First, let's demonstrate the diode current vs. voltage characteristics. The following plot shows the averaged model's anode current vs. anode-to-cathode voltage for the rectifier when running the
large-signal averaged model transient simulation. Clearly, the diode model is nonlinear in the expected manner.If you click on the plots they should expand to be a little more viewable. Hit your browser back arrow to return to this page.
The results for the MOSFET nonlinearity demonstration are DEFINITELY more interesting. I ran my detailed/averaged models at two gate drive voltages, +4v and +5v, under the usual circuit conditions. The inductor current results for the Vgs = +5v simulation are shown below. The agreement between the averaged and detailed models is not bad.
But now let's try the simulation with a gate drive of only +4v in the on state. See the results below.Again, the averaged results agree with the detailed simulation pretty well,
EXCEPT at the higher inductor current (and thus switch current) levels. At the higher duty cycle/inductor current levels the peak inductor current of the averaged model is significantly higher than that of the detailed model. Why?
The problem is that, with the low +4v gate drive, the IRLR024Z NMOS transistor is incapable of sourcing more than about 10 amps. This is demonstrated by the detailed current results at Vgs = +4v above (also see the "IRLR024Z Id vs. Vds and Vgs Characteristics" plot above). In the averaged simulation, the MOSFET switch
averaged current (beige, in the plot just above) is assumed equal to the current averaged over a cycle, which, at its maximum, only comes near to 10 amps - but is just a little lower. This doesn't quite reach the region of operation where the transistor current is severely limited by the low Vgs gate voltage.Further evidence of this is shown below.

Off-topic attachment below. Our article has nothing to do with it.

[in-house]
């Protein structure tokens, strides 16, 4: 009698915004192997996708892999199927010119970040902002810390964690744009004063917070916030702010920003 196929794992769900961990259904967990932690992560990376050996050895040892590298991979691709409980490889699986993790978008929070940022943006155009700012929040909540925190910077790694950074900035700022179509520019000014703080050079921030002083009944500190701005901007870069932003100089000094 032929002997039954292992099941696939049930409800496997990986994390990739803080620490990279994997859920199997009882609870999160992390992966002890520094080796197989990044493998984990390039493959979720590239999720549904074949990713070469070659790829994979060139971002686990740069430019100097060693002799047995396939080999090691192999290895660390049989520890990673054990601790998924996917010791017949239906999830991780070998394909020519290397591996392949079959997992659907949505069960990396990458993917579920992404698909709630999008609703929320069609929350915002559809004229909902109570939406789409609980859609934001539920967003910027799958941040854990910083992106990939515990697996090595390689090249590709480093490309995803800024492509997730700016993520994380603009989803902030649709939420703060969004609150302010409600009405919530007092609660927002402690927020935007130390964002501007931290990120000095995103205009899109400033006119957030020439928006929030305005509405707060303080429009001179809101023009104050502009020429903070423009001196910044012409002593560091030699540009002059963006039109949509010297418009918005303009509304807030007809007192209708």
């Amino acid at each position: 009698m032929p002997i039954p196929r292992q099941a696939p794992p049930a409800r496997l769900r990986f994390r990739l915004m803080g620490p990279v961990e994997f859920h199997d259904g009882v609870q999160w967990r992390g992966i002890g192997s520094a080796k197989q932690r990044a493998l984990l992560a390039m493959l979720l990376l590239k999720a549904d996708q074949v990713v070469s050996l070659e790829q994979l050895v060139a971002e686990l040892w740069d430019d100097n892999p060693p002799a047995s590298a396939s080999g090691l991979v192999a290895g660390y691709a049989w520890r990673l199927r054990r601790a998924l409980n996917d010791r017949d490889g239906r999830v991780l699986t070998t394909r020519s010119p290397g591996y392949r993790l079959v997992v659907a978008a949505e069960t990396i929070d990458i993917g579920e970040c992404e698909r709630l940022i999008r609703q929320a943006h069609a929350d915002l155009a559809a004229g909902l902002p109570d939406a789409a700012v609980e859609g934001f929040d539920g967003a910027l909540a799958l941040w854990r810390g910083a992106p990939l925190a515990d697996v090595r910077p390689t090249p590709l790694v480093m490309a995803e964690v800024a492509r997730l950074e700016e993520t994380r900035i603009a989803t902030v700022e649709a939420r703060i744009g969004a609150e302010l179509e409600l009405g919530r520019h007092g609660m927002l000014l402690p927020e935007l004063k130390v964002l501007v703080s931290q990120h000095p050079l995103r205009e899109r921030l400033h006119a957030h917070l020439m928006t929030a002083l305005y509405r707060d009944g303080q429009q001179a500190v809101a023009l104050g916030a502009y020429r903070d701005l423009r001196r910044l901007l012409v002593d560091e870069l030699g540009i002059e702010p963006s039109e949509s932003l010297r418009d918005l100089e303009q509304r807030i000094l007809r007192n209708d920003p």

These curves plot the "detailed simulation" MOSFET drain current vs. drain voltage for both the Vgs = +4v and Vgs = +5v cases. The vertical lines are an artifact caused by plotting the drain current during multiple states; on, off, and discontinuous states. Here, the actual on state switch current is the upper extent of the plotted points.
Clearly, the MOSFET just barely goes into its current-limiting mode at about 10 amps when Vgs = +4v (red curves). At Vgs = +5v (turquoise curves) it's still mostly linear (resistive) and OK.
If we plot the same drain currents for the averaged model, however, we see that the maximum AVERAGED drain current is still just barely less than 10 amps when Vgs = +4v and thus the drain current has not quite saturated (it's
really close though!). That's because the state-averaged switch current, which is used to calculate the averaged switch voltage drop, is less than its actual maximum value during a switching cycle.The bottom line is that the averaged simulation doesn't show the major effects of the MOSFET-limited drain current in its Vgs = +4v results, whereas the detailed simulation does.In fact, the circuit values and components, such as the gate voltages I chose in this case,
just happened to be "right on the edge" of giving either a more realistic or a less realistic result. These "lucky" choices were extremely instructive regarding the potential dangers of accepting, without careful consideration, averaged model results.We can't really fix this issue easily. We can add more circuitry that will attempt to include more than just the averaged inductor current in the simulation. For example, we could somehow incorporate both the maximum and minimum inductor current envelope values into the averaged model's switch currents. These would require additional model components, however. I hope to try this later when introducing techniques for nonlinear inductor modeling. Update: I've now created a somewhat-successful averaged model that works for nonlinear inductors, see Incorporate saturating inductor effects realistically. I had hoped that this same technique might be used to solve the nonlinear switch issue, but it didn't. Realistically incorporating detailed effects (including ripple) of nonlinear switches may be going a bit too far in the quest for averaged-model realism. Hang on and we'll see how it turns out.For now, though, it's more a case of "buyer beware".
The averaging process simply lacks some (sometimes important) information that a detailed transient simulation naturally incorporates. |